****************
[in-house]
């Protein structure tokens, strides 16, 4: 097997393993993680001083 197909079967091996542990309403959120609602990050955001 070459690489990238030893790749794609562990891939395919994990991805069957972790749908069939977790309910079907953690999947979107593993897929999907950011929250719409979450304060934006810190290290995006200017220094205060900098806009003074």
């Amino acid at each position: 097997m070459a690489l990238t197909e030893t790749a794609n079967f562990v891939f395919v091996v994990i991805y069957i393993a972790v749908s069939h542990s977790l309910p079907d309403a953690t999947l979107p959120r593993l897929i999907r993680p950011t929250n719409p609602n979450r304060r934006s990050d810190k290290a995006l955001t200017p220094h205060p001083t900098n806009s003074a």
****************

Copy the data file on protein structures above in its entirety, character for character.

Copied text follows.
[in-house]
């Protein structure tokens, strides 16, 4: 097997393993993680001083 197909079967091996542990309403959120609602990050955001 070459690489990238030893790749794609562990891939395919994990991805069957972790749908069939977790309910079907953690999947979107593993897929999907950011929250719409979450304060934006810190290290995006200017220094205060900098806009003074």
């Amino acid at each position: 097997m070459a690489l990238t197909e030893t790749a794609n079967f562990v891939f395919v091996v994990i991805y069957i393993a972790v749908s069939h542990s977790l309910p079907d309403a953690t999947l979107p959120r593993l897929i999907r993680p950011t929250n719409p609602n979450r304060r934006s990050d810190k290290a995006l955001t200017p220094h205060p001083t900098n806009s003074a």